The palace is dissolved…
Since the palace was built upon a high eminence within the city, it would appear that the flood could not have destroyed it. Therefore, it must have been dissolved by fire; but at just what juncture in the siege that occurred is not known.
And it is decreed: she is uncovered, she is carried away; and her handmaids moan as with the voice of doves, beating upon their breasts.
The text in a number of places here is not certain; and scholars are much perplexed as to the identity of the feminine person "uncovered" or "stripped" and "carried away" to the accompaniment of the weeping handmaidens. Some see it as a personification of Nineveh; the New English Bible makes it to be the queen; and others see it as a reference to the patron goddess of Assyria, Ishtar, humbled, and bemoaned by her regiments of sacred prostitutes. There is really no good reason to suppose that any such disasters did not occur. The ruin of Nineveh was complete, let the details be filled in anyway one chooses!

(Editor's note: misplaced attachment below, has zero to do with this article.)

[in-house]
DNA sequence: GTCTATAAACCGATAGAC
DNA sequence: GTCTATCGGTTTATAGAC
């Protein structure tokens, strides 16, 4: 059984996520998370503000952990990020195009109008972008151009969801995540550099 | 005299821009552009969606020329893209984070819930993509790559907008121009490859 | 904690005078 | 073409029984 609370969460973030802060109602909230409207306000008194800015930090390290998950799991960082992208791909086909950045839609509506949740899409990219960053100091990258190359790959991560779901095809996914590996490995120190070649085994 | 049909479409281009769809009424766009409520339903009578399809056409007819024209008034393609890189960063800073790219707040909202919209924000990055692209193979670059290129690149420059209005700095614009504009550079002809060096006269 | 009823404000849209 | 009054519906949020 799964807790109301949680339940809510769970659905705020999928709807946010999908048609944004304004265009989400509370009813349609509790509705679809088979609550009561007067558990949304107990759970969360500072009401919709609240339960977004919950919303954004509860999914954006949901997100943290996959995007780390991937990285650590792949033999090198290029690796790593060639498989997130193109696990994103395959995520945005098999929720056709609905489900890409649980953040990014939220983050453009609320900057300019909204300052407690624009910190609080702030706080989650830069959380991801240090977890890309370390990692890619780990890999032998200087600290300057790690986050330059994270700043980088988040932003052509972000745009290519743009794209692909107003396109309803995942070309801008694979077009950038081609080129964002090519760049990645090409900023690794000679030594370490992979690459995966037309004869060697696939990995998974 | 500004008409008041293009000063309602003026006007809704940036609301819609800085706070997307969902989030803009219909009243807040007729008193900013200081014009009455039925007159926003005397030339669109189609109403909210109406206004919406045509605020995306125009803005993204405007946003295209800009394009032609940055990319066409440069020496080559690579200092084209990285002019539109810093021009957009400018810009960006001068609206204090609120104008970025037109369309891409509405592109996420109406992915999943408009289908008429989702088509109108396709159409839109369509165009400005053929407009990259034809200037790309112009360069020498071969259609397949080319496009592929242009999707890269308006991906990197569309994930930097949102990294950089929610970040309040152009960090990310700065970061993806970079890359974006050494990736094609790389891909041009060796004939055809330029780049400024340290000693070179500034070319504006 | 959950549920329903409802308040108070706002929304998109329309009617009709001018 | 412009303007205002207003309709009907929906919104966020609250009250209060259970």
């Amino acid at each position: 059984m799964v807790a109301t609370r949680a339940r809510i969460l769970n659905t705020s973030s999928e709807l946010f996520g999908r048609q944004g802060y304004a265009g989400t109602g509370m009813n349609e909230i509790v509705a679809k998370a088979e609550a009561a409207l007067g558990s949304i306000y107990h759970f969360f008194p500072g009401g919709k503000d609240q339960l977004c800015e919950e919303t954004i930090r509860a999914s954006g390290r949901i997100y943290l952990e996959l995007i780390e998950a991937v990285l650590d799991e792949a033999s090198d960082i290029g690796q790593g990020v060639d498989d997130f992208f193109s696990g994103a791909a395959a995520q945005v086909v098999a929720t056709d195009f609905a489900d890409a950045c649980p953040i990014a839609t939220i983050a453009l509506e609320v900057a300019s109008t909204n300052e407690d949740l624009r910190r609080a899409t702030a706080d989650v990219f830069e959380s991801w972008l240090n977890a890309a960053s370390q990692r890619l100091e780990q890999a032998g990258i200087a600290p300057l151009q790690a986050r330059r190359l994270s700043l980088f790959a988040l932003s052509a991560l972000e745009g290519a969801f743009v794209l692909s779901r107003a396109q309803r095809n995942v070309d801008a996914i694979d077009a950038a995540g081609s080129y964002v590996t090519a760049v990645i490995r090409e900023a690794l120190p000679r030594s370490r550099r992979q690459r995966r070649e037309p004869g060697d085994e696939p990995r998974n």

J. M.P. Smith has this interesting comment:
"The probability that the goddess of Nineveh is referred to here is certainly greater than that it is the queen. The latter played no conspicuous part in Assyrian history, but the goddess occupied a very large part in the minds of Assyrian monarchs. If it is the goddess, the maidens are probably the female devotees of Ishtar (the sacred prostitutes)."F20
Our own view is that the passage means any or all of the things suggested, because of the impressionistic nature of the description.
Watts also took the same view of this as did Smith:
"Ishtar's temple was destroyed, her image broken, and the base taken away as booty. The slave-girls, or maidens, are the sacred harlots who were an important part of the Ishtar cult. Normally, they would dance in the temple; but now they marched away with gestures of grief."F21
But Nineveh hath been from of old like a pool of water: yet they flee away. Stand, stand, [they cry]; but none looketh back.
Nineveh was like a pool of water fed by many streams, in that her citizens came from every land, being drawn to the city, not for patriotic or benign purposes, but solely for commercial greed and the pursuit of wealth. None of the peoples, or at least very few of them, felt any loyalty whatever to the city. When sudden destruction came, every man fled. The whole population deserted the defenses. Fear of the central tyranny had formed out of them a cohesive unity; and when that was destroyed, the city fragmented into a thousand fleeing groups of people.